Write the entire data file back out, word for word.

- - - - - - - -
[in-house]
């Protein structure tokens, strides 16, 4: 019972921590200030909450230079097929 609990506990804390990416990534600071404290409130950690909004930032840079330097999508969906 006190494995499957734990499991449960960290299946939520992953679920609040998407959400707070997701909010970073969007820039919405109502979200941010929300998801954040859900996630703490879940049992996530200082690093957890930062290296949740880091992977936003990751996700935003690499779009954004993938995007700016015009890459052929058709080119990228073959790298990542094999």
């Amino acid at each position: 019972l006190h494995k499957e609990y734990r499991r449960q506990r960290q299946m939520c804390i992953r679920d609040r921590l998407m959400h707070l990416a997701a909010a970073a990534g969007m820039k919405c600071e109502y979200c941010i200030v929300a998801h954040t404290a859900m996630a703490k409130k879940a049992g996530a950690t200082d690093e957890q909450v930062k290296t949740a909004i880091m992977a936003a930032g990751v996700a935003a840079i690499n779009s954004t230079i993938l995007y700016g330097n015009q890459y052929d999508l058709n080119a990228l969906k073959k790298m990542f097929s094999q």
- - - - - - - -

[in-house]
């Protein structure tokens, strides 16, 4: 019972921590200030909450230079097929 609990506990804390990416990534600071404290409130950690909004930032840079330097999508969906 006190494995499957734990499991449960960290299946939520992953679920609040998407959400707070997701909010970073969007820039919405109502979200941010929300998801954040859900996630703490879940049992996530200082690093957890930062290296949740880091992977936003990751996700935003690499779009954004993938995007700016015009890459052929058709080119990228073959790298990542094999």
């Amino acid at each position: 019972l006190h494995k499957e609990y734990r499991r449960q506990r960290q299946m939520c804390i992953r679920d609040r921590l998407m959400h707070l990416a997701a909010a970073a990534g969007m820039k919405c600071e109502y979200c941010i200030v929300a998801h954040t404290a859900m996630a703490k409130k879940a049992g996530a950690t200082d690093e957890q909450v930062k290296t949740a909004i880091m992977a936003a930032g990751v996700a935003a840079i690499n779009s954004t230079i993938l995007y700016g330097n015009q890459y052929d999508l058709n080119a990228l969906k073959k790298m990542f097929s094999q």